“When you move into close-ups, you see every little hair and pore that you can’t see on film,” notes Assistant Cameraman Jeff Clark. “It’s like walking up to somebody and staring at them from two feet away.”
Associate Producer Lisa Kanovsky discovered this on the first day of shooting. “Film is forgiving and High-Definition isn’t,” she says.
Does this mean that anybody over the age of Reese Witherspoon or Ryan Phillippe are out of luck? “No,” says Kanovsky coyly. “It just means that certain people are going to be playing their age.”
Direct to Video
Another side-effect of the digital recording process is at the “video tap,” a monitor the director uses to view what the camera sees as a scene is being shot.
“There’s no guesswork,” says Shaner. “Especially with this 21-inch HDTV color monitor, I’m seeing it exactly as it’s going to be seen.”
Gretchen Egolf, who plays the pivotal role of Laura, also appreciates the economy of shooting on 40-minute tapes instead of 10-minute film magazines. “You can get things done a lot faster and create a sense of momentum; you don’t have to stop and get all out of character and then back in. You don’t feel like you’re wasting film, so you can relax and do your work better.”
The contents of those tapes are being put together by editor Michael Alberts, who uses the industry-standard Avid nonlinear (Mac-based) system.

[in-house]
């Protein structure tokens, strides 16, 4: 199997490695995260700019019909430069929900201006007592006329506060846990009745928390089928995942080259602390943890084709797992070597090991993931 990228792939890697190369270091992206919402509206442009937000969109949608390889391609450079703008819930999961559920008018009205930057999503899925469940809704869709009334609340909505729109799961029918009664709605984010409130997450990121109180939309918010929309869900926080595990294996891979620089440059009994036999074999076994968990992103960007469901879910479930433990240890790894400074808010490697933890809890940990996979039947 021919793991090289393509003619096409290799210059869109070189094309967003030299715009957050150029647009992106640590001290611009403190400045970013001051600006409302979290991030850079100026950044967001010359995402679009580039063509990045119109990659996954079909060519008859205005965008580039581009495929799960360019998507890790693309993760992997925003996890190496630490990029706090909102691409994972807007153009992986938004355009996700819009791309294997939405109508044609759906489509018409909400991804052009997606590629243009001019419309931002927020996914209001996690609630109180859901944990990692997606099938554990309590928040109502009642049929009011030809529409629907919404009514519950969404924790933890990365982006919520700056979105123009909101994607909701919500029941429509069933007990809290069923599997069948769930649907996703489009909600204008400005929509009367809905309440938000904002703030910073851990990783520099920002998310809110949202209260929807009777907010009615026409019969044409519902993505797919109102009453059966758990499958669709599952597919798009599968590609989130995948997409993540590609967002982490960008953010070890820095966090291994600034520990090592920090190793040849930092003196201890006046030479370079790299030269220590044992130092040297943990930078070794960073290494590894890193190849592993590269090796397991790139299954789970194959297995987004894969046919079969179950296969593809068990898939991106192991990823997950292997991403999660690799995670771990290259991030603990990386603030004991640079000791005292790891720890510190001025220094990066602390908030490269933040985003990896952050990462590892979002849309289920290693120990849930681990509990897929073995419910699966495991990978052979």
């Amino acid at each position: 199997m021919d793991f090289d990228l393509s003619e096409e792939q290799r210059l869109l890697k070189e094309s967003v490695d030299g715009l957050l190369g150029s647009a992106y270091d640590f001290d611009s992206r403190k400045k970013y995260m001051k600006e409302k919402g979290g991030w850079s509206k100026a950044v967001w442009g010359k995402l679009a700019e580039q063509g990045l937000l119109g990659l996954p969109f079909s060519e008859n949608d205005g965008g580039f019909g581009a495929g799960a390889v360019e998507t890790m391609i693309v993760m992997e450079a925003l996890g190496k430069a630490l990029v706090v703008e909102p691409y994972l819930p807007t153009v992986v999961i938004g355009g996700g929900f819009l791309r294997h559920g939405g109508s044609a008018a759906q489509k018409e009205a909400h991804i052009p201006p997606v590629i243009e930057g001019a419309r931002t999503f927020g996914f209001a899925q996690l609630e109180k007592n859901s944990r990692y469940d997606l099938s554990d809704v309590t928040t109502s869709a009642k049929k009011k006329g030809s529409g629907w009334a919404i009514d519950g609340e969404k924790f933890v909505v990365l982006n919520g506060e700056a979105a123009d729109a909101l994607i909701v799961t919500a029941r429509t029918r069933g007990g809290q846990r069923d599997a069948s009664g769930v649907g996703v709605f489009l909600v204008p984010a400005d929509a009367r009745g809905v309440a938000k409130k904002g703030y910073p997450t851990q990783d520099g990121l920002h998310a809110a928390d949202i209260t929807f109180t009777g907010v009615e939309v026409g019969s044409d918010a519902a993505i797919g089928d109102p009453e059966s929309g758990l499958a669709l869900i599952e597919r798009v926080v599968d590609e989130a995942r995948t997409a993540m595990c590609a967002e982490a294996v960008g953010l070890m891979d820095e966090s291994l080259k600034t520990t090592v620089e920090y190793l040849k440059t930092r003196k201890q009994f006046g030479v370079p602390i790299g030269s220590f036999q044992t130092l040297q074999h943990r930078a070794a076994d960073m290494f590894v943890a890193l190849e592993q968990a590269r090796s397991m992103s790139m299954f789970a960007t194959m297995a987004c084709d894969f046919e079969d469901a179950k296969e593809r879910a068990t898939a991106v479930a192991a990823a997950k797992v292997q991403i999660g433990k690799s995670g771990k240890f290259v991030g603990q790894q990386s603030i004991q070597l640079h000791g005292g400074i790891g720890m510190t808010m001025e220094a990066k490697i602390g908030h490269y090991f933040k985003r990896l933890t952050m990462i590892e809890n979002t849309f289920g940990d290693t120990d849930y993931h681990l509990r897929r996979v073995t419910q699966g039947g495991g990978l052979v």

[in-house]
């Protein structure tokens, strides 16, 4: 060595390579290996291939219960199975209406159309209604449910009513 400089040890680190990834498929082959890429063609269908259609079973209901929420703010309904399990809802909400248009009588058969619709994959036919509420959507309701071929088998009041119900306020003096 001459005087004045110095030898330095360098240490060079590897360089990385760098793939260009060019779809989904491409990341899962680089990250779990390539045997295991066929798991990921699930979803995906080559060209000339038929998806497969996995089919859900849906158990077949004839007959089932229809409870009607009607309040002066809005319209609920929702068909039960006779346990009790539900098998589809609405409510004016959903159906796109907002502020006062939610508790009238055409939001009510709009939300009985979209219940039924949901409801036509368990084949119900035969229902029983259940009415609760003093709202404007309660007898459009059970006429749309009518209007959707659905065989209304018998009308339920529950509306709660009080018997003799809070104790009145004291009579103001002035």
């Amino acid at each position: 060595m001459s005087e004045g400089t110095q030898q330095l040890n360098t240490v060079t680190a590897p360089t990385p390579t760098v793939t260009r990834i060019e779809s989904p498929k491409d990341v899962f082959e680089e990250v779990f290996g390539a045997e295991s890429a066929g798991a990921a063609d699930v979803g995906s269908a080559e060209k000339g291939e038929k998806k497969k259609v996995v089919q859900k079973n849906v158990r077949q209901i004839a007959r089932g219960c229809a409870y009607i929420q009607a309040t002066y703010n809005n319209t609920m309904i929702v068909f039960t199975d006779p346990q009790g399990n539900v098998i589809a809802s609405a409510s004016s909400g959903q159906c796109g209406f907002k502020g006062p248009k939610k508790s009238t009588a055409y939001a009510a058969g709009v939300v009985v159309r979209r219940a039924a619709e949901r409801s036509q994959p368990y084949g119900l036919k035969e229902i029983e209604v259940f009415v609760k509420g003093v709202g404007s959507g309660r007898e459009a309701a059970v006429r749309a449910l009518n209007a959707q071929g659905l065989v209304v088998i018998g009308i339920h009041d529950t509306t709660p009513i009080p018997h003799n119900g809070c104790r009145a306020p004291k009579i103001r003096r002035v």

“This is a merging of film and video,” Alberts says, pointing out that shooting on tape eliminates the need to digitize film for editing. However, there is one obstacle: storage space. The Avid’s present 170GB capacity can’t really fit full-quality HDTV video. Instead, footage is digitized at a lower resolution and then later re-edited from the camera cassettes themselves. Someday, editing systems will be able to hold full-quality video data, allowing editors to send the finished work directly onto whatever presentation medium is needed.
Back at the set, director Shaner acknowledges that one of the pitfalls of being a pioneer is the potential of looking dated at some time in the future.
“There are probably things in this movie that, 60 years from now, people will look at and be horrified because we crossed some line that hasn’t even been drawn yet,” Shaner says.
Adds Kanovsky, “We hope we have a compelling story that everyone wants to watch, as well, even though we joke on the set that the camera is the star of the movie. I assure you, we have more pictures of the camera than we do probably of any of the cast members.”
As for the performers, actor John de Lancie (best known as the playful “Q” on various Star Trek shows) finds artistic advantages in this experimental venture. “Perhaps the new technology bodes well,” he says, “in that it was one of the most enjoyable, friendly, civilized shoots that I’ve ever been on.”
“Every now and then somebody will say, ‘We’re shooting a film,'” Shaner recalls. “And then somebody else will say, ‘Correction: we’re making a movie!'”
NAT SEGALOFF is a writer-producer in Los Angeles. He is also the author of
The Everything Trivia Book
and the forthcoming
The Everything Myth, Hoax and Scam Book.